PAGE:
NEW DELHI, India – Enhancing techniques for investigating crimes against wild tigers and other Asian ‘big cats’was the focus of an INTERPOL meeting in India attended by some 30 senior law enforcement officers.
The five-day (1-5 July) Integrated Investigative Training and Operational Planning Meeting for South Asia was co-hosted by INTERPOL’s Environmental Crime Programme and India’s Central Bureau of Investigation (CBI). It brought together police, customs and wildlife officers from eight countries – Afghanistan, Bangladesh, Bhutan, India, Maldives, Nepal, Pakistan and Sri Lanka – as well as the South Asia Wildlife Enforcement Network (SAWEN) and the CITES Secretariat.
Held under the auspices of INTERPOL’s Project Predator, which supports regional efforts for the conservation of wild tigers and other Asian big cats, the meeting explored modern investigative techniques, including intelligence and information management; National Environmental Security Task Forces (NESTs); wildlife forensics and DNA analysis; controlled deliveries; cyber forensics; and effective investigation and prosecution of wildlife crimes through the use of INTERPOL’s global tools and services.
Additional partners of the meeting included TRAFFIC, SAWEN, and India’s Wildlife Crime Control Bureau and National Tiger Conservation Authority, while USAID is a strong supporter and funder of Project Predator.
Opening the meeting, Shri Ranjit Sinha, Director of India’s CBI, described wildlife crime as a highly organized, transnational crime conducted by an extensive network of criminals. Referring to tigers as the ‘greatest living symbol of our natural world’, Mr Sinha called for greater coordination between intelligence and law enforcement agencies across international borders.
In recognition of the growing international concern posed by wildlife poaching and trafficking, on 1 July United States President Barack Obama signed an executive order, outlining how wildlife crimes are increasingly coordinated by organized criminal groups and establishing a Presidential Task Force on Wildlife Trafficking.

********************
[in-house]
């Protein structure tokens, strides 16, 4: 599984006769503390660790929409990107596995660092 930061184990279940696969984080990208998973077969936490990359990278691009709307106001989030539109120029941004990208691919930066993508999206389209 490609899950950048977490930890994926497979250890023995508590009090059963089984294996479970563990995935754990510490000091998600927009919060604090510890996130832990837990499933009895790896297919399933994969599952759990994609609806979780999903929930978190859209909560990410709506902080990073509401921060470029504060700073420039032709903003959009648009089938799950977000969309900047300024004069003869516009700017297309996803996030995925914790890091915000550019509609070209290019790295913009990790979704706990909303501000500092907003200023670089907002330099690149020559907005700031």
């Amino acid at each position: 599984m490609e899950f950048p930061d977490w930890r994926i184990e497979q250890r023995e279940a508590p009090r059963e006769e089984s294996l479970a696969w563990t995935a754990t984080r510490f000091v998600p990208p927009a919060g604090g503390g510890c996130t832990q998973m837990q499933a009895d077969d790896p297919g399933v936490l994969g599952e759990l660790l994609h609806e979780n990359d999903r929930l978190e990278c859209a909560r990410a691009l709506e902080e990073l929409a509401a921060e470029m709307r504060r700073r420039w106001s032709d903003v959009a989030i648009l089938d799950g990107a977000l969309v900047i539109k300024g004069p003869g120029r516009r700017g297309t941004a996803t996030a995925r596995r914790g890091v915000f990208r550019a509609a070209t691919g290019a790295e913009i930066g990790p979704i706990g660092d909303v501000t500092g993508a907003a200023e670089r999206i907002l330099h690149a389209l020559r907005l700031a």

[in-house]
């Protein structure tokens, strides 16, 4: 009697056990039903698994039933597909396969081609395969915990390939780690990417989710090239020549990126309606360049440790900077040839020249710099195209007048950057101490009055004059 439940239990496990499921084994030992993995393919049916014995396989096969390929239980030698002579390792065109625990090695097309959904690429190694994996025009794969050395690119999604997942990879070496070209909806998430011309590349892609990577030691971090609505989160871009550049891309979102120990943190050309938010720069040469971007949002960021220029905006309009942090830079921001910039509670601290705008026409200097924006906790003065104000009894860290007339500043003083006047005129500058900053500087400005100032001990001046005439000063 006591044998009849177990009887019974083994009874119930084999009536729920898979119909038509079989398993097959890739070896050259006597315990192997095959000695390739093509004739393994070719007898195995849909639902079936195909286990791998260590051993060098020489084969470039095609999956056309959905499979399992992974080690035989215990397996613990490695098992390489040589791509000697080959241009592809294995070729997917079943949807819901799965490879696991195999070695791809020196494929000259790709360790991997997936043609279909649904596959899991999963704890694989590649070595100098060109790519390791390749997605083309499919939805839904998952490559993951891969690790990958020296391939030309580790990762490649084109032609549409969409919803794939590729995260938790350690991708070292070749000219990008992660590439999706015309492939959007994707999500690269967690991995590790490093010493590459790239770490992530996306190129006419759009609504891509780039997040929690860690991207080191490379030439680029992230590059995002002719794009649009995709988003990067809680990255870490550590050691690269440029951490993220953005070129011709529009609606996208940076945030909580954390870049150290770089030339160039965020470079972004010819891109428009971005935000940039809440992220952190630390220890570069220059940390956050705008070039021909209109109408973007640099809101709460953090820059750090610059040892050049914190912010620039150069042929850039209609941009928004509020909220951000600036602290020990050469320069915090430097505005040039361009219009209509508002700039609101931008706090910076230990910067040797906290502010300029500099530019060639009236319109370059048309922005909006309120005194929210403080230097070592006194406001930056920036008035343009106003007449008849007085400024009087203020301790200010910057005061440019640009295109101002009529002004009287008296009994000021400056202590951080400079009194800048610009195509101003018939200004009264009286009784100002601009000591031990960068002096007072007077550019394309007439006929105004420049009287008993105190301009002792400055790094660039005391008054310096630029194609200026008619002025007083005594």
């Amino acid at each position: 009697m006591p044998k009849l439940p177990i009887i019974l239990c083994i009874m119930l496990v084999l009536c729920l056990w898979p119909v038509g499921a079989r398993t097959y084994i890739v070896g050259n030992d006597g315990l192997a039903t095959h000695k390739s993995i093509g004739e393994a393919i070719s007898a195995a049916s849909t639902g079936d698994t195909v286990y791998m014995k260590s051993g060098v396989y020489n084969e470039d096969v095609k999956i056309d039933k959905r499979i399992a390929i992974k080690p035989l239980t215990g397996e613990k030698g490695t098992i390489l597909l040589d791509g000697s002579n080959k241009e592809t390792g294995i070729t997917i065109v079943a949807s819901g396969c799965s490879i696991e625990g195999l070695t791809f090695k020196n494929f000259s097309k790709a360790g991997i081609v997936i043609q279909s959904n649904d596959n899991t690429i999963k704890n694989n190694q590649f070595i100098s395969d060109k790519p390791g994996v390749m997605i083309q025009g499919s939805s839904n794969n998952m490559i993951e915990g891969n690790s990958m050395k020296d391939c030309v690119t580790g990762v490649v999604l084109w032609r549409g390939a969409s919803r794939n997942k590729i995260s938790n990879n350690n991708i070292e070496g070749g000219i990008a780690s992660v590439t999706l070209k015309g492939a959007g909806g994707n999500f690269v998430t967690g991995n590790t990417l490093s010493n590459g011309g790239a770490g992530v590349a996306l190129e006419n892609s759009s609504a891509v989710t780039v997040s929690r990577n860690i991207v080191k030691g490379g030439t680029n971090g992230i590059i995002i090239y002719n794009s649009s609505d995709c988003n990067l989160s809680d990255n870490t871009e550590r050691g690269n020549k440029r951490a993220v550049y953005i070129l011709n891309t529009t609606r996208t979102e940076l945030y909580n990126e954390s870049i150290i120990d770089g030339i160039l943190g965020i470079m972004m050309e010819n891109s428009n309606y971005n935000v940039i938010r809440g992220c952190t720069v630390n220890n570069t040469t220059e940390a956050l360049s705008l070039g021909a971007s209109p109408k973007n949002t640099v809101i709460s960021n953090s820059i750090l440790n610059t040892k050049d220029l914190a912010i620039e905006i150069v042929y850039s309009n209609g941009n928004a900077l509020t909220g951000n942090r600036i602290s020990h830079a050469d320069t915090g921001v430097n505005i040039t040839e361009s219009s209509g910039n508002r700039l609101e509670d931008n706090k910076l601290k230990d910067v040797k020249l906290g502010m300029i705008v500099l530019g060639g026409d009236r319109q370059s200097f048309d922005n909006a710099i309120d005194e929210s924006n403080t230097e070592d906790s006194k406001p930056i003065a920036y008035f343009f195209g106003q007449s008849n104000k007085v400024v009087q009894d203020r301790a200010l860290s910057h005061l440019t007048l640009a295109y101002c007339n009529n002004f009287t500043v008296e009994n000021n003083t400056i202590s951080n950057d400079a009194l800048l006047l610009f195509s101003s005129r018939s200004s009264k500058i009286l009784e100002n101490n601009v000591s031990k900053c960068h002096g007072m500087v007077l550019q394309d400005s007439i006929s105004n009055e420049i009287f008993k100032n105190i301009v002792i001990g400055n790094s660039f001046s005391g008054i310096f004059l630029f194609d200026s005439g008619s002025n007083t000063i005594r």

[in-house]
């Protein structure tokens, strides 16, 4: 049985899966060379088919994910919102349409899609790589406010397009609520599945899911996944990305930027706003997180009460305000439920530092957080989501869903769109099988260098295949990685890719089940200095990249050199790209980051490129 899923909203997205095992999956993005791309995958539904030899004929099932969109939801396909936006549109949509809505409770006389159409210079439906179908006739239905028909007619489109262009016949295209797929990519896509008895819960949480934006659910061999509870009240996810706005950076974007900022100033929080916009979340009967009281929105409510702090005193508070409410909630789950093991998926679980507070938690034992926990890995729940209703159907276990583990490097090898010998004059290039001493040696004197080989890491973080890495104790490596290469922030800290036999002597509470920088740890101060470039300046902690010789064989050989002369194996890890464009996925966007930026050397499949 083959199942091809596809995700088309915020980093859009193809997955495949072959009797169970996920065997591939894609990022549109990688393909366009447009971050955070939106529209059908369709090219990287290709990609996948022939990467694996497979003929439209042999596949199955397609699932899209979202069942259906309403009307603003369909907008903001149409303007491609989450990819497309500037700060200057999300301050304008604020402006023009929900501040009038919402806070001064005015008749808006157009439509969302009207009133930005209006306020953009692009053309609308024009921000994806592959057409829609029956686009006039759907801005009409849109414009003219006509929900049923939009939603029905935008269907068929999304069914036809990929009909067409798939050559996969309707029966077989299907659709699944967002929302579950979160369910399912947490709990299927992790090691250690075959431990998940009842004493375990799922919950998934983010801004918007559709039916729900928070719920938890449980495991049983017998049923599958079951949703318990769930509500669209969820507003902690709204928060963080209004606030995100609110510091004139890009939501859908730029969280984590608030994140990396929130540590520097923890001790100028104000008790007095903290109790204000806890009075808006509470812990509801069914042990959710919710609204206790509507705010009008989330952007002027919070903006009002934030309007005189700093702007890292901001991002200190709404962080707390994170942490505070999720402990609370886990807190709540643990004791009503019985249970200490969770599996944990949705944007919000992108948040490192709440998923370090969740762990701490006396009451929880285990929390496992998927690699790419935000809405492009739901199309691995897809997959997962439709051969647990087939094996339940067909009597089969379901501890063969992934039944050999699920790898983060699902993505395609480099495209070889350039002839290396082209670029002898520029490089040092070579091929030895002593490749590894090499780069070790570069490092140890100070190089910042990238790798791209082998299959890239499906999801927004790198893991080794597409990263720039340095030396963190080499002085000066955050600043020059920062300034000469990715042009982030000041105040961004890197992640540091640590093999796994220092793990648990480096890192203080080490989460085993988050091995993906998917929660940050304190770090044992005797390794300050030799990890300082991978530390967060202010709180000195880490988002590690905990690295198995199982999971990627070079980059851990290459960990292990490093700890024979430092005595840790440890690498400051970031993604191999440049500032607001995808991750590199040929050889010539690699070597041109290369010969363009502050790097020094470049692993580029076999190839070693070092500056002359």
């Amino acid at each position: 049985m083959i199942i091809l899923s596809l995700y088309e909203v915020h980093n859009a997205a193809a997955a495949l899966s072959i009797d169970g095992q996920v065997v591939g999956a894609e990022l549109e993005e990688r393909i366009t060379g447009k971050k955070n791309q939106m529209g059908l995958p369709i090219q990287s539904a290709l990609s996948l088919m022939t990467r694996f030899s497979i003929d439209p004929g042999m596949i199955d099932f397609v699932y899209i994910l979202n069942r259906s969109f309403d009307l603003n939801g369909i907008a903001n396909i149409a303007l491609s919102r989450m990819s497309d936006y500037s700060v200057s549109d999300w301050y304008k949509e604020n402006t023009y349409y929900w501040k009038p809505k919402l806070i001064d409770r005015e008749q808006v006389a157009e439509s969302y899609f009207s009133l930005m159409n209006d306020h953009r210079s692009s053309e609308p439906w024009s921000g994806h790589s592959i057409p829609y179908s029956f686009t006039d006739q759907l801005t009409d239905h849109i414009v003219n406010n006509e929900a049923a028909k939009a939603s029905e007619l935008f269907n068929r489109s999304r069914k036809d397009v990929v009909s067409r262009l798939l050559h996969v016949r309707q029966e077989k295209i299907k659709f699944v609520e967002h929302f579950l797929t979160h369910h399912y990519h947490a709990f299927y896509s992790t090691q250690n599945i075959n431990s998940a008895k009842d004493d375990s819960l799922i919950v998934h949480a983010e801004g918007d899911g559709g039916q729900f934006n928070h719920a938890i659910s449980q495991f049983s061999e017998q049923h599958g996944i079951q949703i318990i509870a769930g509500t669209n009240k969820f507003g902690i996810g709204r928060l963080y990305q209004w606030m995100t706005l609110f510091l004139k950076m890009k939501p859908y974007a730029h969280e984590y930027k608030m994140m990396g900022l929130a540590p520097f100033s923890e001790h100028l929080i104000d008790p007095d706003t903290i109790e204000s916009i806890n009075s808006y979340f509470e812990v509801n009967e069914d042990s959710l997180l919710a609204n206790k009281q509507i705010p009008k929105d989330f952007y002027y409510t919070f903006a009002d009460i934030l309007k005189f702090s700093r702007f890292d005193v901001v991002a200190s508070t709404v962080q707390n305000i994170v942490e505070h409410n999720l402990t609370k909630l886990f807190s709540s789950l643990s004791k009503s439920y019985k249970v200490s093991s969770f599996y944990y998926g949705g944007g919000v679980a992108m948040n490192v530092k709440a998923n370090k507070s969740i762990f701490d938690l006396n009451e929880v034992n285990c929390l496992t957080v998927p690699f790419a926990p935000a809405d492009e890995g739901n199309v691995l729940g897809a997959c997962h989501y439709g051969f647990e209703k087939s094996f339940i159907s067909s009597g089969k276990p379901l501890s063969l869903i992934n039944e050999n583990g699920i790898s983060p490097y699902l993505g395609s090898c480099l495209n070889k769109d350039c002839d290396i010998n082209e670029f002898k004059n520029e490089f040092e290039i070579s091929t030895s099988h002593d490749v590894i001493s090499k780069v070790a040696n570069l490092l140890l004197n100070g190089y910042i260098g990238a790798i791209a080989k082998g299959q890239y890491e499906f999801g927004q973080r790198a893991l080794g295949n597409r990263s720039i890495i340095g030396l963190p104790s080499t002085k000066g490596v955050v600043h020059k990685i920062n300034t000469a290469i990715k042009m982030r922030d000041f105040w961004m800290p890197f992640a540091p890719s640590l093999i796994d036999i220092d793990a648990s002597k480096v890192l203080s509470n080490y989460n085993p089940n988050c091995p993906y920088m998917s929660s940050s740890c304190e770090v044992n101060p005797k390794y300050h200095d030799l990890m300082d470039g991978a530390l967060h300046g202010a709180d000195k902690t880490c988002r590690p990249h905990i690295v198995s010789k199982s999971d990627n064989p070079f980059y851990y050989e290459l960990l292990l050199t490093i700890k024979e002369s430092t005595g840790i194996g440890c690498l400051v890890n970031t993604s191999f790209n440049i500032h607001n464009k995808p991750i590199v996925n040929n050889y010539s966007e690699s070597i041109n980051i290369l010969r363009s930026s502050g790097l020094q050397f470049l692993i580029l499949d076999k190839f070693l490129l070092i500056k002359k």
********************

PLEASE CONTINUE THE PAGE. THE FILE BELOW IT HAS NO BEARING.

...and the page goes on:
INTERPOL’s Project Predator Leader Ioana Botezatu, said: “The recent wave of proactive initiatives, and the increased focus and determination of regional law enforcement agencies to reverse the criminal trend impacting our environment through multi-disciplinary strategic thinking, are a true success of our generation.
“INTERPOL’s resources and secure network enable the wildlife community to be safe in its actions. The Environmental Crime Programme is for this reason recommending countries to provide access to INTERPOL’s I-24/7 network to all law enforcement agencies that could bring value to environmental security. The access will enhance communication in a secure and professional manner, linking and equipping continents, regions, countries and national agencies with the means to fight modern crime,” she added.
“Support from partners such as SAWEN and TRAFFIC is essential for enhancing cohesion between countries in the region to improve wildlife law enforcement,” Ms Botezatu concluded.
During the operational planning portion of the meeting, participants generated ideas to enable national agencies to further develop national plans that will benefit cross-border cooperation under the auspices of Operation Prey, which targets the illegal trade in Asian big cats and wildlife products.